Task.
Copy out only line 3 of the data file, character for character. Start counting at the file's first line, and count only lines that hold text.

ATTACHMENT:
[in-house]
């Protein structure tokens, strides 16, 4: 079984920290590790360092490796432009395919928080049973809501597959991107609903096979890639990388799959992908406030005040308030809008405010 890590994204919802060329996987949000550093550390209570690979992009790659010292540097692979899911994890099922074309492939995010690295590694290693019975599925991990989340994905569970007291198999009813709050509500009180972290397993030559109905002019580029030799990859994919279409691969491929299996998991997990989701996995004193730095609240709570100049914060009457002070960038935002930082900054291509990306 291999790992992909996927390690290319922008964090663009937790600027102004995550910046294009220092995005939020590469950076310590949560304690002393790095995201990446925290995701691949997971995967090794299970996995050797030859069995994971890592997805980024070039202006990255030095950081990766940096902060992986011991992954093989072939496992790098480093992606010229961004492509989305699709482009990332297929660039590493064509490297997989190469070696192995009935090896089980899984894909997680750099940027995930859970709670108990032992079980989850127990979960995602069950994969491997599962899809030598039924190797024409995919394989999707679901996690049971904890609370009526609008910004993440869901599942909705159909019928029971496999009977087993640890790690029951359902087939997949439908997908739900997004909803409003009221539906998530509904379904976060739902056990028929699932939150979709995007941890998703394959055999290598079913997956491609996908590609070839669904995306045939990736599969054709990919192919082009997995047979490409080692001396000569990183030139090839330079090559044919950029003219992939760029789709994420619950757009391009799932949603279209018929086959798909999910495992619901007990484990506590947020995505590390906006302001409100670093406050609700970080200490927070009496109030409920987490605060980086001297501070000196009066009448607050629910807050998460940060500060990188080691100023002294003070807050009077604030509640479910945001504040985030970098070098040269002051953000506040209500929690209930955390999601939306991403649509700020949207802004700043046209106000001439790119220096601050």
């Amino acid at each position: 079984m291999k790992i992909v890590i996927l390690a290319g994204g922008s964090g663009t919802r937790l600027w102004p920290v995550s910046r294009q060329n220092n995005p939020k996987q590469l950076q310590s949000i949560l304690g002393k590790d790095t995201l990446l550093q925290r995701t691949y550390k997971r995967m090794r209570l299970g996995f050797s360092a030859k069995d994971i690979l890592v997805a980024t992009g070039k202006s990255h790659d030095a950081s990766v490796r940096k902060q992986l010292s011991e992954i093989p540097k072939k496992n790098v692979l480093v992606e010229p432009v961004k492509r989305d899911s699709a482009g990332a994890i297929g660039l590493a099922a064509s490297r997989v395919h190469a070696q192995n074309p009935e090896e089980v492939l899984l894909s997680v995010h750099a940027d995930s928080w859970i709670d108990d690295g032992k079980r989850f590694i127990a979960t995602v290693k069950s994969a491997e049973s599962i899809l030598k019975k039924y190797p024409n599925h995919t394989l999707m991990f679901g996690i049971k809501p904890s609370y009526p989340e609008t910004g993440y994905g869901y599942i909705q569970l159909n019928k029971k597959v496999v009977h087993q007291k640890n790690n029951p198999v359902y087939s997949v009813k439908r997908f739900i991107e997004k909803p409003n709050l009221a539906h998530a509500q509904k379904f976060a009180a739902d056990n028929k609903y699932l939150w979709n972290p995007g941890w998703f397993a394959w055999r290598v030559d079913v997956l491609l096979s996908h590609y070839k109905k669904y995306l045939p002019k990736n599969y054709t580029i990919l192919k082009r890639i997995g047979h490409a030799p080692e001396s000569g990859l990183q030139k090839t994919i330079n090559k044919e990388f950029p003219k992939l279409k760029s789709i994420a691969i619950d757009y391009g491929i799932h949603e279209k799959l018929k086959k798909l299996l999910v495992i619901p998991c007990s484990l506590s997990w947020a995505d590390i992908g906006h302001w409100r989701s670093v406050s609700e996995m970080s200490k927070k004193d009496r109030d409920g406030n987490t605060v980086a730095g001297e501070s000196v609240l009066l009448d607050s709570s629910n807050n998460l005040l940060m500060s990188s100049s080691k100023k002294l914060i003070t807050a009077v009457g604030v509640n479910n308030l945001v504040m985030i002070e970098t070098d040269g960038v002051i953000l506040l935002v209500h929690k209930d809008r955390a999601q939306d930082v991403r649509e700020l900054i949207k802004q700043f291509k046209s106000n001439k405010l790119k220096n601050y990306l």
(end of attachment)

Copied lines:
């Amino acid at each position: 079984m291999k790992i992909v890590i996927l390690a290319g994204g922008s964090g663009t919802r937790l600027w102004p920290v995550s910046r294009q060329n220092n995005p939020k996987q590469l950076q310590s949000i949560l304690g002393k590790d790095t995201l990446l550093q925290r995701t691949y550390k997971r995967m090794r209570l299970g996995f050797s360092a030859k069995d994971i690979l890592v997805a980024t992009g070039k202006s990255h790659d030095a950081s990766v490796r940096k902060q992986l010292s011991e992954i093989p540097k072939k496992n790098v692979l480093v992606e010229p432009v961004k492509r989305d899911s699709a482009g990332a994890i297929g660039l590493a099922a064509s490297r997989v395919h190469a070696q192995n074309p009935e090896e089980v492939l899984l894909s997680v995010h750099a940027d995930s928080w859970i709670d108990d690295g032992k079980r989850f590694i127990a979960t995602v290693k069950s994969a491997e049973s599962i899809l030598k019975k039924y190797p024409n599925h995919t394989l999707m991990f679901g996690i049971k809501p904890s609370y009526p989340e609008t910004g993440y994905g869901y599942i909705q569970l159909n019928k029971k597959v496999v009977h087993q007291k640890n790690n029951p198999v359902y087939s997949v009813k439908r997908f739900i991107e997004k909803p409003n709050l009221a539906h998530a509500q509904k379904f976060a009180a739902d056990n028929k609903y699932l939150w979709n972290p995007g941890w998703f397993a394959w055999r290598v030559d079913v997956l491609l096979s996908h590609y070839k109905k669904y995306l045939p002019k990736n599969y054709t580029i990919l192919k082009r890639i997995g047979h490409a030799p080692e001396s000569g990859l990183q030139k090839t994919i330079n090559k044919e990388f950029p003219k992939l279409k760029s789709i994420a691969i619950d757009y391009g491929i799932h949603e279209k799959l018929k086959k798909l299996l999910v495992i619901p998991c007990s484990l506590s997990w947020a995505d590390i992908g906006h302001w409100r989701s670093v406050s609700e996995m970080s200490k927070k004193d009496r109030d409920g406030n987490t605060v980086a730095g001297e501070s000196v609240l009066l009448d607050s709570s629910n807050n998460l005040l940060m500060s990188s100049s080691k100023k002294l914060i003070t807050a009077v009457g604030v509640n479910n308030l945001v504040m985030i002070e970098t070098d040269g960038v002051i953000l506040l935002v209500h929690k209930d809008r955390a999601q939306d930082v991403r649509e700020l900054i949207k802004q700043f291509k046209s106000n001439k405010l790119k220096n601050y990306l």